When starting a project or business, there are two extreme approaches. One is where you do everything yourself without external help: learn the techniques yourself, develop your own tools, providing your own capital. The other extreme would be to find as much external help as you can: consulting/hiring domain experts, using COTS solutions, looking for investors/partners.
Compared to the former, the latter tends to have less risk (for the founders), more capital cost, less retention of knowledge, less equity/control. The former, in certain forms, is sometimes called "bootstrapping". What would the latter be called?
Update: I think I've mislead folks due to poorly presenting this question as a straight-forward antonym request for bootstrap. Bootstrap has a specific meaning in finance, pertaining to the acquisition of capital without taking on external liabilities or equity. I'd like to know what's the opposite of a more general approach to growing a project or business, one which is better covered in this article: "Ben & Jerry's vs Amazon".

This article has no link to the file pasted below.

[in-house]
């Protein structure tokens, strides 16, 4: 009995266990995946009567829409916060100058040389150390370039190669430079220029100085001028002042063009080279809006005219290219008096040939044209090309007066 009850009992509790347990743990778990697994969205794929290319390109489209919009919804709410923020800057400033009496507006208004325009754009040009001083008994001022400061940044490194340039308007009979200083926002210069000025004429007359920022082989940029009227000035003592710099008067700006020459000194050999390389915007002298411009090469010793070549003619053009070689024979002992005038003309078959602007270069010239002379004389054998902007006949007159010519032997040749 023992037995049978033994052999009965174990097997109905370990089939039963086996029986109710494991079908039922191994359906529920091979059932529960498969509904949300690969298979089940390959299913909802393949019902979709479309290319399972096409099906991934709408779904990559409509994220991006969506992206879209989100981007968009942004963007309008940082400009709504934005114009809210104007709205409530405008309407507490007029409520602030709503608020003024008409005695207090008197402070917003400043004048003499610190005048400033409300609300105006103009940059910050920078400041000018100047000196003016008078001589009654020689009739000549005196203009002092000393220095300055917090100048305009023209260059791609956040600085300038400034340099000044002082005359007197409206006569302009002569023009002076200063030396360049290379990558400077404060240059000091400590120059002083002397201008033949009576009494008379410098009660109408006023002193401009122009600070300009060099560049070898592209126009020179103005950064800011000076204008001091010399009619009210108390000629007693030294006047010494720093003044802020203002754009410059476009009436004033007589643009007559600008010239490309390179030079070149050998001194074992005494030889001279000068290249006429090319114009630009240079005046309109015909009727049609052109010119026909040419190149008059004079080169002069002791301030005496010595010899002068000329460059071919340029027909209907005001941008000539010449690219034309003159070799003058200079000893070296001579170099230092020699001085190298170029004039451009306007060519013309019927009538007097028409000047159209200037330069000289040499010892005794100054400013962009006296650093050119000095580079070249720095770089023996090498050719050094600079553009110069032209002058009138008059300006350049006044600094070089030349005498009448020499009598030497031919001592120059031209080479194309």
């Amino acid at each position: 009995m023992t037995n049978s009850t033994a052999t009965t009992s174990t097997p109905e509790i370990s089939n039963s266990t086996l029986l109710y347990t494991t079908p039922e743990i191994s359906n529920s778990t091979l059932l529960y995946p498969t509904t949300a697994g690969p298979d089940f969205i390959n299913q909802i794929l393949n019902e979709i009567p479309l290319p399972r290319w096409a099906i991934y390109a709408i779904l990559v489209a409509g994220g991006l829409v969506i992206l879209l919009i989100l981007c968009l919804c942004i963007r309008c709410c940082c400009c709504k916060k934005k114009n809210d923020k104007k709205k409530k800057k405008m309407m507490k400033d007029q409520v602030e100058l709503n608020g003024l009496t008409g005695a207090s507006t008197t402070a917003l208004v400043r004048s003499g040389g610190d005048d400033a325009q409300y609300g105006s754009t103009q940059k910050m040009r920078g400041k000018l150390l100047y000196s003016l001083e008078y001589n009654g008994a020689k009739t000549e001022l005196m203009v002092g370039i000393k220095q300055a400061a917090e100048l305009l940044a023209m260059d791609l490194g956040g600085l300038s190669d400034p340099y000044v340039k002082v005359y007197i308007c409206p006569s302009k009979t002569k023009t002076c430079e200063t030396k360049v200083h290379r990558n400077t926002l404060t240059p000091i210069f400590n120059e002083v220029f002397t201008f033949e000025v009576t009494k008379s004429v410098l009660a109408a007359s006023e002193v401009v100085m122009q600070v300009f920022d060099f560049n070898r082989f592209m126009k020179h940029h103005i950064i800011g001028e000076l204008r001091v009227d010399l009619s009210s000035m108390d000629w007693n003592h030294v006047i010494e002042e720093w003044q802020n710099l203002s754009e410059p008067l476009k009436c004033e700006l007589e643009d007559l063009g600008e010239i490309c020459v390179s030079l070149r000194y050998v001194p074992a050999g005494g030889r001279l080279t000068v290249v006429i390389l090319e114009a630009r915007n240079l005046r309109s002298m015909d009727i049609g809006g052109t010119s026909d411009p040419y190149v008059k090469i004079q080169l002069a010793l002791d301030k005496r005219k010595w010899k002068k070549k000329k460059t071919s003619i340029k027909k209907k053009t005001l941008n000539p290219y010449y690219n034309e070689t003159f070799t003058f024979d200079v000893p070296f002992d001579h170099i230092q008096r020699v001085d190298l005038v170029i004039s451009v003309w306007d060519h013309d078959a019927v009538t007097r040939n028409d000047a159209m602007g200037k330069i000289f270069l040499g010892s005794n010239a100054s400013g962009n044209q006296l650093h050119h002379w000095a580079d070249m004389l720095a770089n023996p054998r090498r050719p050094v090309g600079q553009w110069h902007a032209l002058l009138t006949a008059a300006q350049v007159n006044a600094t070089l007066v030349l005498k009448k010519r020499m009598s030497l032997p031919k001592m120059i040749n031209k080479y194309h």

Here are some examples which better illustrate the dichotomy:
- Hiring consultants instead of employees
- Leasing a pre-furnished office space instead of building a new one
- Contracting out your IT management to a firm instead of growing in-house staff
I think mainly it's a money vs. time payoff but there are other side effects such as expertise, culture and so on.